Cliftonville / New Hope median real estate price is $307,706, which is more expensive than 58.8% of the neighborhoods in North Carolina and 47.4% of the neighborhoods in the U.S.
The average rental price in Cliftonville / New Hope is currently $1,921, based on NeighborhoodScout's exclusive analysis. Rents here are currently lower in price than 45.0% of North Carolina neighborhoods.
Cliftonville / New Hope is a suburban neighborhood (based on population density) located in Wilson, North Carolina.
Cliftonville / New Hope real estate is primarily made up of medium sized (three or four bedroom) to large (four, five or more bedroom) single-family homes and townhomes. Most of the residential real estate is occupied by a mixture of owners and renters. Many of the residences in the Cliftonville / New Hope neighborhood are established but not old, having been built between 1970 and 1999. A number of residences were also built between 2000 and the present.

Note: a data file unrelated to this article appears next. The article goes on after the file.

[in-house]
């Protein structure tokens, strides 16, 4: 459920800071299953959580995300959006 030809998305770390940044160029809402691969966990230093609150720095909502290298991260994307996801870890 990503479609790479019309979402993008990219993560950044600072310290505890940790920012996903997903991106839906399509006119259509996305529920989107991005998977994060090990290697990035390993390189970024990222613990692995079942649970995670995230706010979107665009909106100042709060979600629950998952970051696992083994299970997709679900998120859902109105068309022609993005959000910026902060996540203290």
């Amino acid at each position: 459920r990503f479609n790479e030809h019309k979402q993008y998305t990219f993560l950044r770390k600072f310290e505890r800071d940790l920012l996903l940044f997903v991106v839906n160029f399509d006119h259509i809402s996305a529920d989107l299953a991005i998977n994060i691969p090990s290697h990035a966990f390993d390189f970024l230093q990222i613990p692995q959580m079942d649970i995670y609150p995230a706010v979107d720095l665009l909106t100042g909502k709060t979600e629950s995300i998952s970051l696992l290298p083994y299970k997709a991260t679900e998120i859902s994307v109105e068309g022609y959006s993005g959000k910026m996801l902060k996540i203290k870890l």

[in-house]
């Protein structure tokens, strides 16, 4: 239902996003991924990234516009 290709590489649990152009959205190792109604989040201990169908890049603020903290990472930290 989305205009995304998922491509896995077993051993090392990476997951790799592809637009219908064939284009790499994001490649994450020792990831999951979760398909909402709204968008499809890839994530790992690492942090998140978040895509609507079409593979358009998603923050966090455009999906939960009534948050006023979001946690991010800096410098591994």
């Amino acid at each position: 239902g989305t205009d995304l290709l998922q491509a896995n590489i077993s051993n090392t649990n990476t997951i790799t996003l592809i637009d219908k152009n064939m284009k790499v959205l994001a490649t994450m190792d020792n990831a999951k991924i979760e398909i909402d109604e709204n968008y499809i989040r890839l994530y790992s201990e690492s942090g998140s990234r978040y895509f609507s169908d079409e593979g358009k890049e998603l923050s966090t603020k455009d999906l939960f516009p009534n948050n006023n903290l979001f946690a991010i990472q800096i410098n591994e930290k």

Real estate vacancies in Cliftonville / New Hope are 4.5%, which is lower than one will find in 71.2% of American neighborhoods. Demand for real estate in Cliftonville / New Hope is above average for the U.S., and may signal some demand for either price increases or new construction of residential product for this neighborhood.
The way a neighborhood looks and feels when you walk or drive around it, from its setting, its buildings, and its flavor, can make all the difference. This neighborhood has some really cool things about the way it looks and feels as revealed by NeighborhoodScout's exclusive research. This might include anything from the housing stock to the types of households living here to how people get around.
While most Americans do drive to work alone each day, the Cliftonville / New Hope neighborhood stands out by having 95.5% of commuters doing so, which is a higher proportion of people driving alone to work than NeighborhoodScout found in 99.4% of all American neighborhoods.